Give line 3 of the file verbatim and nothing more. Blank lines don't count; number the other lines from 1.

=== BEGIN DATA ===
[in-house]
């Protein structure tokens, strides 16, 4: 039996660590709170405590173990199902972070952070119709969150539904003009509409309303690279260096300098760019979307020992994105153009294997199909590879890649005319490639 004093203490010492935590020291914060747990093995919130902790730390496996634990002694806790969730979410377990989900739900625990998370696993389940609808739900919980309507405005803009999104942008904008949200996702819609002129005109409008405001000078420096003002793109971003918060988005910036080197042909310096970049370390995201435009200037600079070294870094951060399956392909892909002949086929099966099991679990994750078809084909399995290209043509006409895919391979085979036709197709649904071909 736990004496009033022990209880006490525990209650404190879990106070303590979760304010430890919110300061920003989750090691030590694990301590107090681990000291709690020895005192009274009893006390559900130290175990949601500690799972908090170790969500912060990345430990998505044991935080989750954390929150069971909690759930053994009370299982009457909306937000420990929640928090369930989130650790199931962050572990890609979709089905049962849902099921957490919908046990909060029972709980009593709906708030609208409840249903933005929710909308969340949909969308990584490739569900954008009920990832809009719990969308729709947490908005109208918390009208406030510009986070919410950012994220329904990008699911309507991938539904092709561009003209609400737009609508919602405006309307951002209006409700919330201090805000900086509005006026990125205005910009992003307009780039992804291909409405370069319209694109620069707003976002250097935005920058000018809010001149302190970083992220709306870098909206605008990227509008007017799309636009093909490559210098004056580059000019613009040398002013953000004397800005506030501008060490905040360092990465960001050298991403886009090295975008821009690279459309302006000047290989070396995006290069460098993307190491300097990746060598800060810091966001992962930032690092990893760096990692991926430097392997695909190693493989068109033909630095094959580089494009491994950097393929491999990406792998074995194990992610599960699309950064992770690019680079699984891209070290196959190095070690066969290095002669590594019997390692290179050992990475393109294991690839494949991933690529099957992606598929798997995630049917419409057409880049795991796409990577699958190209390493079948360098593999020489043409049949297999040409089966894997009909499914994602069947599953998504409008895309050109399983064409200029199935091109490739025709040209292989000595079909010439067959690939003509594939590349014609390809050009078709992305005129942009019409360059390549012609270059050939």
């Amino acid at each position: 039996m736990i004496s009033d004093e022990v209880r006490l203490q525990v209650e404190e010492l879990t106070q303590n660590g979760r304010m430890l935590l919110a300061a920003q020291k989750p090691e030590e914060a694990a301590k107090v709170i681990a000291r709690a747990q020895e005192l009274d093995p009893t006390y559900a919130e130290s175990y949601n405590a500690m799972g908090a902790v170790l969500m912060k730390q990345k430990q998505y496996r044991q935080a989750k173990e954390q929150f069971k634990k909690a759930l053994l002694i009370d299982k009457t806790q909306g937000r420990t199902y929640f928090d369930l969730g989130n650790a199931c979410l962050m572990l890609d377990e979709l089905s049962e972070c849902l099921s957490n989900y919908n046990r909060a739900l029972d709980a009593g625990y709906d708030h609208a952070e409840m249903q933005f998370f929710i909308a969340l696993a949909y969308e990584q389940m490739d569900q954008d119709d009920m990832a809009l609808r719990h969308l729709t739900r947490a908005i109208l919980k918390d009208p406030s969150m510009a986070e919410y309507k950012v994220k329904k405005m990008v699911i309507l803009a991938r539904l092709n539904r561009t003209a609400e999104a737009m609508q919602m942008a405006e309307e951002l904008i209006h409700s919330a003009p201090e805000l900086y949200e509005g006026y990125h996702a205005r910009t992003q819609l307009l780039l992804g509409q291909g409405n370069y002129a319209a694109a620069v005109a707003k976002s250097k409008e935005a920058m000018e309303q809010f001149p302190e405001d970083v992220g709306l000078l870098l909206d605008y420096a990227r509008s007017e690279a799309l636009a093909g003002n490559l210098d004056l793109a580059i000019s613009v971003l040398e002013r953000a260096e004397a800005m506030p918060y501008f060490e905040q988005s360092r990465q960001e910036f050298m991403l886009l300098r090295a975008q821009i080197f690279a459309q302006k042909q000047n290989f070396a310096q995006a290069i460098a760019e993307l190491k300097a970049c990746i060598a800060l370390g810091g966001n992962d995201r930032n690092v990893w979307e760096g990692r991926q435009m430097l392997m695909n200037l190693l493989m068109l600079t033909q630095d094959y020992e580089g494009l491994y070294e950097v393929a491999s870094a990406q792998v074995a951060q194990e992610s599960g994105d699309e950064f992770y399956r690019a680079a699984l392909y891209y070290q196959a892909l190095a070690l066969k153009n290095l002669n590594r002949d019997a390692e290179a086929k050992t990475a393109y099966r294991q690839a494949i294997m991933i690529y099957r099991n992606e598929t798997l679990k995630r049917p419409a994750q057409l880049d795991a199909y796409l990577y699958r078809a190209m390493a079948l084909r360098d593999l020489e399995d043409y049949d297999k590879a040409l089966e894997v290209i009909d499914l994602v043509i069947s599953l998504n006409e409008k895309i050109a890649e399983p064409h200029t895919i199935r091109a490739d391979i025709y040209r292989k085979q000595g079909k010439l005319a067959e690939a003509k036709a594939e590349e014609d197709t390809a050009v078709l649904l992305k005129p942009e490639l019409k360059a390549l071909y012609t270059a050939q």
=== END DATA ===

């Amino acid at each position: 039996m736990i004496s009033d004093e022990v209880r006490l203490q525990v209650e404190e010492l879990t106070q303590n660590g979760r304010m430890l935590l919110a300061a920003q020291k989750p090691e030590e914060a694990a301590k107090v709170i681990a000291r709690a747990q020895e005192l009274d093995p009893t006390y559900a919130e130290s175990y949601n405590a500690m799972g908090a902790v170790l969500m912060k730390q990345k430990q998505y496996r044991q935080a989750k173990e954390q929150f069971k634990k909690a759930l053994l002694i009370d299982k009457t806790q909306g937000r420990t199902y929640f928090d369930l969730g989130n650790a199931c979410l962050m572990l890609d377990e979709l089905s049962e972070c849902l099921s957490n989900y919908n046990r909060a739900l029972d709980a009593g625990y709906d708030h609208a952070e409840m249903q933005f998370f929710i909308a969340l696993a949909y969308e990584q389940m490739d569900q954008d119709d009920m990832a809009l609808r719990h969308l729709t739900r947490a908005i109208l919980k918390d009208p406030s969150m510009a986070e919410y309507k950012v994220k329904k405005m990008v699911i309507l803009a991938r539904l092709n539904r561009t003209a609400e999104a737009m609508q919602m942008a405006e309307e951002l904008i209006h409700s919330a003009p201090e805000l900086y949200e509005g006026y990125h996702a205005r910009t992003q819609l307009l780039l992804g509409q291909g409405n370069y002129a319209a694109a620069v005109a707003k976002s250097k409008e935005a920058m000018e309303q809010f001149p302190e405001d970083v992220g709306l000078l870098l909206d605008y420096a990227r509008s007017e690279a799309l636009a093909g003002n490559l210098d004056l793109a580059i000019s613009v971003l040398e002013r953000a260096e004397a800005m506030p918060y501008f060490e905040q988005s360092r990465q960001e910036f050298m991403l886009l300098r090295a975008q821009i080197f690279a459309q302006k042909q000047n290989f070396a310096q995006a290069i460098a760019e993307l190491k300097a970049c990746i060598a800060l370390g810091g966001n992962d995201r930032n690092v990893w979307e760096g990692r991926q435009m430097l392997m695909n200037l190693l493989m068109l600079t033909q630095d094959y020992e580089g494009l491994y070294e950097v393929a491999s870094a990406q792998v074995a951060q194990e992610s599960g994105d699309e950064f992770y399956r690019a680079a699984l392909y891209y070290q196959a892909l190095a070690l066969k153009n290095l002669n590594r002949d019997a390692e290179a086929k050992t990475a393109y099966r294991q690839a494949i294997m991933i690529y099957r099991n992606e598929t798997l679990k995630r049917p419409a994750q057409l880049d795991a199909y796409l990577y699958r078809a190209m390493a079948l084909r360098d593999l020489e399995d043409y049949d297999k590879a040409l089966e894997v290209i009909d499914l994602v043509i069947s599953l998504n006409e409008k895309i050109a890649e399983p064409h200029t895919i199935r091109a490739d391979i025709y040209r292989k085979q000595g079909k010439l005319a067959e690939a003509k036709a594939e590349e014609d197709t390809a050009v078709l649904l992305k005129p942009e490639l019409k360059a390549l071909y012609t270059a050939q």